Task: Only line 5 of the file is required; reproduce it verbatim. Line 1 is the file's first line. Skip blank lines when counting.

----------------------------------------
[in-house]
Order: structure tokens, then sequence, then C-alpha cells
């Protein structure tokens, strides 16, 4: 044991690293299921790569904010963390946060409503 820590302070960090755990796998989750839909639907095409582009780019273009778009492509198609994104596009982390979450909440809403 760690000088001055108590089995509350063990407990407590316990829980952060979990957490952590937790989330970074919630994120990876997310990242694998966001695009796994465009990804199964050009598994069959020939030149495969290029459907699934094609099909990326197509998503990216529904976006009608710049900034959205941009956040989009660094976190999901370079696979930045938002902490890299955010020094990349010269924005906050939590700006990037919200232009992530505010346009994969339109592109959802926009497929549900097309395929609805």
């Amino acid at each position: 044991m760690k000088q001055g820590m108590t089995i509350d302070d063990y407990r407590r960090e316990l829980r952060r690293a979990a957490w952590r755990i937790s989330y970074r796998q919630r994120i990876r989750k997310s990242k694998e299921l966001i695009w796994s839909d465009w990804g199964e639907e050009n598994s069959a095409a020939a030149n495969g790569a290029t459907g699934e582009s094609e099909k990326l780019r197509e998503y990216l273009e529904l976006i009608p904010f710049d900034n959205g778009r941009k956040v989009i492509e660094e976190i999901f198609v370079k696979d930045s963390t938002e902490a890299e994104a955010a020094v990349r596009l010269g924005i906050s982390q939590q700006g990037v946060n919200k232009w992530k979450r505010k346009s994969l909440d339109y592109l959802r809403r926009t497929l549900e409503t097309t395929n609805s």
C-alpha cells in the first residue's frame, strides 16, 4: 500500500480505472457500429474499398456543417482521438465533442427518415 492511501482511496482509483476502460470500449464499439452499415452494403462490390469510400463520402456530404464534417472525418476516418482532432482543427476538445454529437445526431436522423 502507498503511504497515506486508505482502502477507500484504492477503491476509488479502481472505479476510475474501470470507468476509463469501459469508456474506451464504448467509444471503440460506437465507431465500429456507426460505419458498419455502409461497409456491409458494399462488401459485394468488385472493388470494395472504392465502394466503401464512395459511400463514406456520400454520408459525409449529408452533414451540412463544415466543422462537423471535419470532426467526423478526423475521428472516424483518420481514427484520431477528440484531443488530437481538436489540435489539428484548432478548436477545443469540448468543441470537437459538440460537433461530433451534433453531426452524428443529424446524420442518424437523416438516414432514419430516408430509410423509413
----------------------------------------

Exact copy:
C-alpha cells in the first residue's frame, strides 16, 4: 500500500480505472457500429474499398456543417482521438465533442427518415 492511501482511496482509483476502460470500449464499439452499415452494403462490390469510400463520402456530404464534417472525418476516418482532432482543427476538445454529437445526431436522423 502507498503511504497515506486508505482502502477507500484504492477503491476509488479502481472505479476510475474501470470507468476509463469501459469508456474506451464504448467509444471503440460506437465507431465500429456507426460505419458498419455502409461497409456491409458494399462488401459485394468488385472493388470494395472504392465502394466503401464512395459511400463514406456520400454520408459525409449529408452533414451540412463544415466543422462537423471535419470532426467526423478526423475521428472516424483518420481514427484520431477528440484531443488530437481538436489540435489539428484548432478548436477545443469540448468543441470537437459538440460537433461530433451534433453531426452524428443529424446524420442518424437523416438516414432514419430516408430509410423509413